How Hofstede’s insights can help you understand the strength and weaknesses of your business


Didier Marlier

June 30, 2018

From Disruption to Engagement

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I recently took a flight in Europe (so, I am not aiming at France, since Air France are always on strike). It seemed half full but the boarding took an unnecessary long time to be completed and was completely chaotic, both on my way to and back from that country. And the rest of the flights were a succession of mediocrity and customer abuse, as per to be expected after the pathetic boarding.

Out of curiosity and in order to see if national culture (still quite strong for many airlines, acting like a proud flagship of their nation) could explain what I had seen, I studied (on the excellent Hofstede site) the national culture traits of that country and what I had experienced, suddenly came less as a surprise:

  • Power Distance: That country’s national culture has a very high Power Distance. Several studies suggest that a high Power Distance destroys financial value as it creates fear (implying a play safe, obedient, political and “guess what the boss wants to hear before you answer” sort of culture) and destroys Trust (implying severe control costs). It was very clear that satisfying the boss, even though his instructions made no sense, was of paramount importance to a subservient crew, rather than please the customer.
  • Individualism: That country is low on Individualism. For Hofstede, Individualism is “the degree of interdependence a society maintains among its members. It has to do with whether people´s self-image is defined in terms of “I” or “We”. In Individualist societies people are supposed to look after themselves and their direct family only. In Collectivist societies people belong to ‘in groups’ that take care of them in exchange for loyalty.” The problem with a too collectivist culture is that responsibility and ownership may be diluted and people hide behind orders and procedure, comforted in that, if the culture is also high on Power Distance. Collectivist cultures may also be quicker into drifting into the Bonding (us vs them) defence mechanism, which was clearly visible on this aircraft…
  • Masculinity: That country is low on “Masculinity”. Hofstede explains that “a high Masculine score indicates that the society will be driven by competition, achievement and success […] A low score (Feminine) means that the dominant values in society are caring for others and quality of life. A Feminine society is one where quality of life is the sign of success and standing out from the crowd is not admirable. The fundamental issue here is what motivates people, wanting to be the best (Masculine) or liking what you do (Feminine).” I personally favour a Feminine culture and was puzzled by its potential negative impact on the pathetic service we were getting on board. It dawned on me, though that blending high Power Distance (fear from the boss), high collectivism (creating what we call a High Support/Low Challenge culture) and high Feminine culture would bring staff to preserve the hands that feed them and that getting along with the boss and colleagues would be more important than satisfying passengers “who we would only have to suffer for two hours”…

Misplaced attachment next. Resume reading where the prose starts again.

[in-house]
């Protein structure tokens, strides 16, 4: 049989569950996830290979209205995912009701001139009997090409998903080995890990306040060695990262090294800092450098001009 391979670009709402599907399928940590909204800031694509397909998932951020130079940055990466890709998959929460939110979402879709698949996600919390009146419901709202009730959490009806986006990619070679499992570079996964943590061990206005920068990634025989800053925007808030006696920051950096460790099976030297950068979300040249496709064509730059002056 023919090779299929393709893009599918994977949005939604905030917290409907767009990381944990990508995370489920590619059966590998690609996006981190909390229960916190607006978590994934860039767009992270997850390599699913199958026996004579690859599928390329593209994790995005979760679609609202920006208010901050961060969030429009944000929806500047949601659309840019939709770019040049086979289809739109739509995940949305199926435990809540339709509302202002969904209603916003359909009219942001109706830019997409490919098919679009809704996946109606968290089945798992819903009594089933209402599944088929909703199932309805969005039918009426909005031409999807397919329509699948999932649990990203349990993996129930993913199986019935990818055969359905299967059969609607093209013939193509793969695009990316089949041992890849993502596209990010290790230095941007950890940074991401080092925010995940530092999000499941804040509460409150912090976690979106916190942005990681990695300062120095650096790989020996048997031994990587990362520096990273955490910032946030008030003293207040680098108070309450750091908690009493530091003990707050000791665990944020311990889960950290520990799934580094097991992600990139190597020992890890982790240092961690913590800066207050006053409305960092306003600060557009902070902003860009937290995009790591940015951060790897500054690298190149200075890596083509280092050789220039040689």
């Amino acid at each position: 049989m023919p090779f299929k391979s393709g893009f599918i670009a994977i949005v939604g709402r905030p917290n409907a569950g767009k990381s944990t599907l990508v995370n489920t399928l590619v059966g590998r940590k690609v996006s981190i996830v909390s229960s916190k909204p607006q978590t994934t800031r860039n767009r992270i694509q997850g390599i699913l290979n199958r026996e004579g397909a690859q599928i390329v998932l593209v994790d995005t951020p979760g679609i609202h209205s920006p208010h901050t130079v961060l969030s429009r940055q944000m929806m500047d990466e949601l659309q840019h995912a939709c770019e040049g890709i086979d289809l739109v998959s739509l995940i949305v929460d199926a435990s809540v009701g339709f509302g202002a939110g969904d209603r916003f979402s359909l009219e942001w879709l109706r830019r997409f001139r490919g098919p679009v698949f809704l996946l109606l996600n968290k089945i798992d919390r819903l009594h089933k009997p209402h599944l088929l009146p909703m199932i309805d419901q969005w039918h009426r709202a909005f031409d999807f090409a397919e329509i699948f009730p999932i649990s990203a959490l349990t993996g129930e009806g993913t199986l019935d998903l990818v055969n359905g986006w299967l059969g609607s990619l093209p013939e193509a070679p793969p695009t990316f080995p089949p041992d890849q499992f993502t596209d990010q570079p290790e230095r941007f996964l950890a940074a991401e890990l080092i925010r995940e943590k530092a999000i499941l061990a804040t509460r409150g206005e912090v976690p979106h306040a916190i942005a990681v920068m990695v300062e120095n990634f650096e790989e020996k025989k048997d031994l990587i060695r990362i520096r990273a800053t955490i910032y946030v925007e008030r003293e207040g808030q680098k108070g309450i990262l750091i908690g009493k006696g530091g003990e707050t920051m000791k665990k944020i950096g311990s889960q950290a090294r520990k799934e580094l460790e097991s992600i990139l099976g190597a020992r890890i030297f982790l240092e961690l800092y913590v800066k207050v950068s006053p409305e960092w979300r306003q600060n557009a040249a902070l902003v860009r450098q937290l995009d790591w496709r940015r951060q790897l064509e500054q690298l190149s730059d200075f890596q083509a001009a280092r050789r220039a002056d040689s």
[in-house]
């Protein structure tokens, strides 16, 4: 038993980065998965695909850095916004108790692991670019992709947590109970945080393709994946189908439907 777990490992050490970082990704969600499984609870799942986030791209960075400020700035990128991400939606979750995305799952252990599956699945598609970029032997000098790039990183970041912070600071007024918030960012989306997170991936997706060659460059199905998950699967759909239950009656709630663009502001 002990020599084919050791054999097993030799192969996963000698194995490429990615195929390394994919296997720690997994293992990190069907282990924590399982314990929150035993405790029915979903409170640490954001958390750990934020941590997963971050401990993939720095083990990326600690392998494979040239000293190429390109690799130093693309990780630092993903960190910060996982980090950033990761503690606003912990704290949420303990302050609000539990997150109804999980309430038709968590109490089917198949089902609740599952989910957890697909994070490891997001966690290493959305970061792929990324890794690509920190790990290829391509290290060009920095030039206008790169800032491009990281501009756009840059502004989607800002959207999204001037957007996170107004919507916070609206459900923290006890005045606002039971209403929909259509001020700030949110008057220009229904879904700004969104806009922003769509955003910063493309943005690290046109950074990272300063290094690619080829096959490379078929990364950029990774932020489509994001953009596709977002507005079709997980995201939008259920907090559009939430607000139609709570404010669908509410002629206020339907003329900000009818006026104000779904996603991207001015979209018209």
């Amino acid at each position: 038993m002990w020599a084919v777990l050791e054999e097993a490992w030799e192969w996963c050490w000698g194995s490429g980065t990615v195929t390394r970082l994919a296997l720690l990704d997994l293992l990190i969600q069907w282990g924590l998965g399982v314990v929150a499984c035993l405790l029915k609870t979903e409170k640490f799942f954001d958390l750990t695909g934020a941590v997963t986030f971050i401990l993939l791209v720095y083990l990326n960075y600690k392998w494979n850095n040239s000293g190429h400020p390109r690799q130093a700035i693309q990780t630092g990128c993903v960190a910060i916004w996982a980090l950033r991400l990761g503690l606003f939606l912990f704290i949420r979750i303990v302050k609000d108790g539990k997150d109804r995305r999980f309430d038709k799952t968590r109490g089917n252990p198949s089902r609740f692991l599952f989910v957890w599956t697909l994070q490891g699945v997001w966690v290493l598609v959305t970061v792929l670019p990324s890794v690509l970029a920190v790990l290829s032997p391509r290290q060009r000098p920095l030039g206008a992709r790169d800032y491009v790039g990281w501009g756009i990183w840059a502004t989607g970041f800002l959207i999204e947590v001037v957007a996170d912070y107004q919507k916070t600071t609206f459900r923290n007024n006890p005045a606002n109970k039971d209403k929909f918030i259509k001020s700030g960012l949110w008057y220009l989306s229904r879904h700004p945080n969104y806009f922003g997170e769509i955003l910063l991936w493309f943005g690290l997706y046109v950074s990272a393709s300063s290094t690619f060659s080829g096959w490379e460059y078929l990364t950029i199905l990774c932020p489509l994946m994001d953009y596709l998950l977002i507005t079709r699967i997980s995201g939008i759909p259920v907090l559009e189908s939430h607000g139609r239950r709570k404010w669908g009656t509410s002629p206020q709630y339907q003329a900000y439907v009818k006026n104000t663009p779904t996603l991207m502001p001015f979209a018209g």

• Uncertainty Avoidance: That country is low on Uncertainty Avoidance. For the Dutch cross culture management guru, it represents “the extent to which the members of a culture feel threatened by ambiguous or unknown situations and have created beliefs and institutions that try to avoid these is reflected in the score on Uncertainty Avoidance. Chris Parker, an IMD Professor used to talk about “Assumed Usefulness” (Skinner’s pigeons etc.) when providing feedback about corporate cultures which we deresponsibilising their people through alienating and useless procedures. A high Uncertainty Avoidant national culture has clearly riddled that airline with unnecessary procedures which, for sure, don’t aim at satisfying the customer.
  • Long Term Orientation: The low score of that national culture meant “that this culture prefers normative thought over pragmatic. People in such societies have a strong concern with establishing the absolute Truth; they are normative in their thinking. They exhibit great respect for traditions, a relatively small propensity to save for the future, and a focus on achieving quick results” and it was very clear that engaging into repeat business and long-term relationship with a quasi-captive market, wasn’t the main focus of that airline.
  • Indulgence: That country’s low indulgence score suggested that “People with this orientation have the perception that their actions are restrained by social norms and feel that indulging themselves is somewhat wrong.” And, it was definitely visible that these employees had no fun nor pride in doing their job and, therefore wouldn’t go the extra mile to satisfy their customers. Which is exactly what it felt like

Of course, I would assume Hofstede’s model to be less helpful in a multinational firm, composed of the sums of its parts. Also, strong and successful organizations have their own culture, different from their national roots or from the place they operate. I remember that when working for the “true Nokia” (the one truly living its values of “Connecting People”), whether in Brazil, China, India, Finland or US, there was a culture overarching the national ones. But still Nokia’s culture was influenced by its national roots and, as its “nth” resurrection shows, Sisu is part of it!

70% of an organization’s culture comes from the behaviours of its leaders. Make sure you inspire the right culture in those daily Moments of Truth with your customers, your employees and Society at large.


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